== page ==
How to Pay for a Funeral
Although rates of advance funeral planning are on the rise, the majority of people aren’t financially prepared to pay for a funeral. With a price tag of anywhere from a few thousand to up to $10,000, it’s not easy to come up with the money necessary to make the final arrangements—especially if you’re forced to wait weeks or even months for a life insurance policy to pay out.
If the deceased made arrangements (either in the form of funeral insurance, a pre-planned funeral, or other package), you have the benefit of being financially prepared to handle the funeral costs. If, however, the death was sudden or there wasn’t enough time to make financial arrangements, there are several ways in which you can pay for the funeral. Advance funeral planning of both details and funds is the best course of action.
Funeral Home Financing
Most funeral homes (especially the larger ones) offer a financing option for the newly bereaved. This might be a payment plan spread out over a few months, or it might be a funeral loan offered through a third-party lender (with interest rates in keeping with your personal finances and credit score). Rates of interest and the terms of your loan will vary, but this can be a low-hassle way to get the money you need right away. In many cases, they’ll even over a short-term loan if you have a life insurance policy that will pay out in the immediate future.
Executor to the Estate
If the deceased is leaving behind a fairly large estate, you might be able to pay for the funeral using the money and properties bequeathed on the family. Because most estates have to go through probate first, however (and because there might be multiple family members with a stake in the inheritance), it’s best for the executor to the estate or someone else with legal access to the deceased’s accounts to handle these affairs.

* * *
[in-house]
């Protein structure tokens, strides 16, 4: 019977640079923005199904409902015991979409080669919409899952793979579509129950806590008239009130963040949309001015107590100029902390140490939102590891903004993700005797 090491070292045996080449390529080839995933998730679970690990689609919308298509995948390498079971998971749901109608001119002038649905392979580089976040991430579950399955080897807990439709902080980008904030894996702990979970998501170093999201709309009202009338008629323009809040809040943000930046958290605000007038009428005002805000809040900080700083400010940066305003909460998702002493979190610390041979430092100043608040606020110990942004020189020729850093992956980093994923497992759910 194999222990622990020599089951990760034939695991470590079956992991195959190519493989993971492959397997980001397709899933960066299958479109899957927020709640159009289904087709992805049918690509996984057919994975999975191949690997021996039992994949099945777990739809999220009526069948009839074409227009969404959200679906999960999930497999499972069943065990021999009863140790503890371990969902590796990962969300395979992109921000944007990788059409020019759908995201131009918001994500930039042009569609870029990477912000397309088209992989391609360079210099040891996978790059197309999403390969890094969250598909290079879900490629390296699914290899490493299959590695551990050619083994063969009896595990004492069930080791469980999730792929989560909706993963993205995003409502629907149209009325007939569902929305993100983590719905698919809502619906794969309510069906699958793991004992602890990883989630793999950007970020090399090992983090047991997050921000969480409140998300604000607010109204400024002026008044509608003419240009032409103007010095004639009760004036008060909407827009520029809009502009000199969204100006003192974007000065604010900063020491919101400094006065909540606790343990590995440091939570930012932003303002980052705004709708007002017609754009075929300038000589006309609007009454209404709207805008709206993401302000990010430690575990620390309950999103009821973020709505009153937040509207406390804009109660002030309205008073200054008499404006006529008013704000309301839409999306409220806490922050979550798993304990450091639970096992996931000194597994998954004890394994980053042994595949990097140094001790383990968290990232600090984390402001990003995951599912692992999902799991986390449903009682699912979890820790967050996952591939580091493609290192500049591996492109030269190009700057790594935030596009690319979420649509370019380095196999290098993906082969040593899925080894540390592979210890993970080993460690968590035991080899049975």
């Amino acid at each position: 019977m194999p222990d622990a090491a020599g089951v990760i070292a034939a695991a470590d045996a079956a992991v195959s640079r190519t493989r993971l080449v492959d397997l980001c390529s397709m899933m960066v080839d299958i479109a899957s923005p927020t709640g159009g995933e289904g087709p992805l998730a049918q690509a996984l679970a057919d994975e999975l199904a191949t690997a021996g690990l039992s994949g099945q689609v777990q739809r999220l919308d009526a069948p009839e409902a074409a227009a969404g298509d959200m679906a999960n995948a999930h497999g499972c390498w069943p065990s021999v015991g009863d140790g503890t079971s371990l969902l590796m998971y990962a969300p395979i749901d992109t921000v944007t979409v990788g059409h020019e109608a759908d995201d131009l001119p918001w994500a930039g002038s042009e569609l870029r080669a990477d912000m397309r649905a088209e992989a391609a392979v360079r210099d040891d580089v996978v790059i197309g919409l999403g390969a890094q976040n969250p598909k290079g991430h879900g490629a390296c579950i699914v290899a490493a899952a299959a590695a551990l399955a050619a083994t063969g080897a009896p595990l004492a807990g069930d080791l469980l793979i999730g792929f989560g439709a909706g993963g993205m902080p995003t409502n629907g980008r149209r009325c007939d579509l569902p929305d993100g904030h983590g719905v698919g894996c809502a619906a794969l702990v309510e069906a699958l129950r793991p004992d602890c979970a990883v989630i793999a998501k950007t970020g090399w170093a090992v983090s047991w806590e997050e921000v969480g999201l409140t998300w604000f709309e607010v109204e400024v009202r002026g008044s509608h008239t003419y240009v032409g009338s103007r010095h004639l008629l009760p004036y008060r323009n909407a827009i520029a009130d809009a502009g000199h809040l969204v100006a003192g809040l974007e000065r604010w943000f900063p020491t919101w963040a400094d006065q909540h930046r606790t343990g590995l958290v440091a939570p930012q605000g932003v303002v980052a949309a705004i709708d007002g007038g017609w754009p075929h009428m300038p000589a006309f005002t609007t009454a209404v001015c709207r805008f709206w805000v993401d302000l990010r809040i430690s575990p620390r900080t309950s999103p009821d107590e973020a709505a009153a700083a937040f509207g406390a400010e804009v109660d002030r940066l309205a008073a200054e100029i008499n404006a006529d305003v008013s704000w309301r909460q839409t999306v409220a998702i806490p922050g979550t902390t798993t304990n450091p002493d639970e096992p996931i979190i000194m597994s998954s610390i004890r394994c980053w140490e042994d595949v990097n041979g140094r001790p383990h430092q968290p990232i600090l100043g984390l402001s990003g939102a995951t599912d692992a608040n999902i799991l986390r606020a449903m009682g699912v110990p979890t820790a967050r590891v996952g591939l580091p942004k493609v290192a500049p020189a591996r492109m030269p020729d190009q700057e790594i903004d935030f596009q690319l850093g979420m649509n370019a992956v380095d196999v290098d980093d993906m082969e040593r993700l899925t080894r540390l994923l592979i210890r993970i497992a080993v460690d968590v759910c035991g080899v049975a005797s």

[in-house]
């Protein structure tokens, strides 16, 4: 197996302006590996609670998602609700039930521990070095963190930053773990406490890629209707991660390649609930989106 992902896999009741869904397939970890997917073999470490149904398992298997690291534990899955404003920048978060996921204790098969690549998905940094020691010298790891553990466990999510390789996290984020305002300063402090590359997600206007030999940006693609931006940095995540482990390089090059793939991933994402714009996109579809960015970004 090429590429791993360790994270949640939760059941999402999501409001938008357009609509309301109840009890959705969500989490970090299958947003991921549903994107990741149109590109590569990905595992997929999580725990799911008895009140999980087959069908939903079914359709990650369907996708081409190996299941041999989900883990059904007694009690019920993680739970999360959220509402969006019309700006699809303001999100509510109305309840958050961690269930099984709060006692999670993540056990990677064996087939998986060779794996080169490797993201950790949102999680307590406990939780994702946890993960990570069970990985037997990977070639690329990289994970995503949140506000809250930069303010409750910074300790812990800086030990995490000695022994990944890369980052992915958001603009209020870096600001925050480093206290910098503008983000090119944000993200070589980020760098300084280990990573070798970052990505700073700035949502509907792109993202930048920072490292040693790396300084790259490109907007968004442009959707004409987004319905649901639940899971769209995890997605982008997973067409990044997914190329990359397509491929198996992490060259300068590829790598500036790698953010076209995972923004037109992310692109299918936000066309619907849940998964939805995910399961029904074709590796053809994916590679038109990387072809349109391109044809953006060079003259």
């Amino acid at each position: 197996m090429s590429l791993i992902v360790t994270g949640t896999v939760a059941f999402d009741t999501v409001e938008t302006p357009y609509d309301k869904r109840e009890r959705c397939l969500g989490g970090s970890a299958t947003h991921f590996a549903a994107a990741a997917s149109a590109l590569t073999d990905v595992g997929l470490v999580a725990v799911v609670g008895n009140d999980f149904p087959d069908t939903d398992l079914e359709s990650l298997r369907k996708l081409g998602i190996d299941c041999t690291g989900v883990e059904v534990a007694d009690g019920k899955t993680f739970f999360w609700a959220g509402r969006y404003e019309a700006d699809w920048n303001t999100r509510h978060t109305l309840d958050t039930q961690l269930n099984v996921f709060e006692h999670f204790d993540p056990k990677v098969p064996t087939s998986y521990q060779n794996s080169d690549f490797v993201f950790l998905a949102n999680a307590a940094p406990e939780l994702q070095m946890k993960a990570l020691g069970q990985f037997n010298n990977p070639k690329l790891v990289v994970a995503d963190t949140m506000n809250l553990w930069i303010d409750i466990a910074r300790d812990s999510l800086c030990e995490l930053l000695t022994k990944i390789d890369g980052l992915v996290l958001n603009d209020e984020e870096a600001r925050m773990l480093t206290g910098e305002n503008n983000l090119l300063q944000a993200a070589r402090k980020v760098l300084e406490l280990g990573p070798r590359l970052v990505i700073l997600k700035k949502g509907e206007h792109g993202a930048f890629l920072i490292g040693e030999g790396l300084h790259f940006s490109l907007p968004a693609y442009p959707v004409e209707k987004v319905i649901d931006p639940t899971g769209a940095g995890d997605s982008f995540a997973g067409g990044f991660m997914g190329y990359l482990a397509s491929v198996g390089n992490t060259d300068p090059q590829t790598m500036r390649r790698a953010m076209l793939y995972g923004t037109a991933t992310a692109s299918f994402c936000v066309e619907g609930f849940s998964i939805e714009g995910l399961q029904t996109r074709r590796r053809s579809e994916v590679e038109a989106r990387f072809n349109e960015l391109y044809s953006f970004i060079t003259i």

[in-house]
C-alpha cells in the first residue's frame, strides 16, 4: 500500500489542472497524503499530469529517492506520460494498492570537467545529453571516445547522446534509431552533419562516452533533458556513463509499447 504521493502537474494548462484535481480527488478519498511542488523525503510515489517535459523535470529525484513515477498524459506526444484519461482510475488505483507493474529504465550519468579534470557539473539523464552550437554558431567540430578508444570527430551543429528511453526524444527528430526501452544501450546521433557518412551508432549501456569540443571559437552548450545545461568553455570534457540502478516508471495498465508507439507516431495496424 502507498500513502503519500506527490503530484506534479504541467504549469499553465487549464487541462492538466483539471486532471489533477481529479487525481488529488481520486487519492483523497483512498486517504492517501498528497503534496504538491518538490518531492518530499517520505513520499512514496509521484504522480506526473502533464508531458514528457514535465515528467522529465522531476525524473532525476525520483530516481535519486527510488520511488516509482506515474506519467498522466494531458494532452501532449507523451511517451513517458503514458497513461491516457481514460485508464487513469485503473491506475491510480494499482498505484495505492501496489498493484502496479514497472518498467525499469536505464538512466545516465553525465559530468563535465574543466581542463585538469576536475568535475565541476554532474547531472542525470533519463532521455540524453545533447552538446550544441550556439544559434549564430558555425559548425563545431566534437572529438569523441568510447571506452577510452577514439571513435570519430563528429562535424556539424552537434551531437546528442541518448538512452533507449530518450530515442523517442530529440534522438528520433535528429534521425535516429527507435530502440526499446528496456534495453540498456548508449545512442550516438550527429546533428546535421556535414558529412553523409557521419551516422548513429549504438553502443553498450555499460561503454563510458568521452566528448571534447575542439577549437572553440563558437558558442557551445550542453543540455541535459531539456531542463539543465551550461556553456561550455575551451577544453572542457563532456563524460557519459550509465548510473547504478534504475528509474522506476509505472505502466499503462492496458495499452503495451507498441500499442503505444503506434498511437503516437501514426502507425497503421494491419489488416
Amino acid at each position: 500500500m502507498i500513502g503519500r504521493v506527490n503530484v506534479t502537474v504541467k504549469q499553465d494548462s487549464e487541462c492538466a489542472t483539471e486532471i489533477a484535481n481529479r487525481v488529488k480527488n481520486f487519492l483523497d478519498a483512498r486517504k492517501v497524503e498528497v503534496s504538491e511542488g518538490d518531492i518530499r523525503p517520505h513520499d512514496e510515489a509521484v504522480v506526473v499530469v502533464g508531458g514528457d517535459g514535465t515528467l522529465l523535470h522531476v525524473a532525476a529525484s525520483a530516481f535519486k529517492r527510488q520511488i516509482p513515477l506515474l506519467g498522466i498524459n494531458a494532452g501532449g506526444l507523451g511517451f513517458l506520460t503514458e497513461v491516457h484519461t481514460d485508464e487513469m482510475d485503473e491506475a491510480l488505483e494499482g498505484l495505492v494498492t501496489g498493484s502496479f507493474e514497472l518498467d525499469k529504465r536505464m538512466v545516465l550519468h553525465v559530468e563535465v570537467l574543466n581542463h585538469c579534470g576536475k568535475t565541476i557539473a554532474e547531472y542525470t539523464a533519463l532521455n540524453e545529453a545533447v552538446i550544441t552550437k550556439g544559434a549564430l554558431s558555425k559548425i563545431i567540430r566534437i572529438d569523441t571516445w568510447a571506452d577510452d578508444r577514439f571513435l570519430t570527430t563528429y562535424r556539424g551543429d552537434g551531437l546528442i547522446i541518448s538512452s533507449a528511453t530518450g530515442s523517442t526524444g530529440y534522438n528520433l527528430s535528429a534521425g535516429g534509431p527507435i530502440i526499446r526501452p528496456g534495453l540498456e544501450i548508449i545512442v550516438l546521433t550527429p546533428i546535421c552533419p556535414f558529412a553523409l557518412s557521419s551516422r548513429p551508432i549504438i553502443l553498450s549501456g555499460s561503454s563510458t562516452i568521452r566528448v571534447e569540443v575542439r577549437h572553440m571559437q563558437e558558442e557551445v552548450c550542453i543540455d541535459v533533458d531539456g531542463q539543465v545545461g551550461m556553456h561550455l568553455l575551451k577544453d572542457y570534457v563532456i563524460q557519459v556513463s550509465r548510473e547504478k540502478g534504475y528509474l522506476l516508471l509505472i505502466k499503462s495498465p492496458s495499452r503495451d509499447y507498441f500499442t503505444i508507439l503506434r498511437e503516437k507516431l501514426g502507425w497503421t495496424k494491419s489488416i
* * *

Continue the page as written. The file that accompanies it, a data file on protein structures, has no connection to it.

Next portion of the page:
You may be eligible for a one-time payment of $255 upon the death of the deceased (if you are a surviving spouse or child), as well as later benefits if you meet the criteria. You must always notify the Social Security Department when death occurs, so be sure and use this time to determine if you can receive these benefits and use them toward funeral costs. Contact them at www.socialsecurity.gov 1-800-772-1213 for more information.
Department of Veterans Affairs
If the deceased was a member of the military in his or her lifetime, there may be some money available through the Department of Veterans Affairs. Veterans may be granted a burial allowance of up to $2,000 or even provided with burial and other services free of charge in a National Cemetery. Visit them on the web at http://www.cem.va.gov/ for more information.
Direct Burial or Cremation
If none of these situations apply to you, you can also opt for direct burial or direct cremation—both of which exist to help save money on funeral costs. In these options, the body is still treated with the utmost respect, but you can forgo the ceremonial rites and expensive caskets and headstones for a more straightforward interment. Find a good funeral home to work with so that you don’t sacrifice professional service just because you are using less costly options.
Please share your thoughts on this article
One of the scariest things a medical professional can say to you or a loved one is “It’s time to put your affairs in order.” When an illness or disease reaches the stage where it becomes terminal, there is not much you can do except make th... more »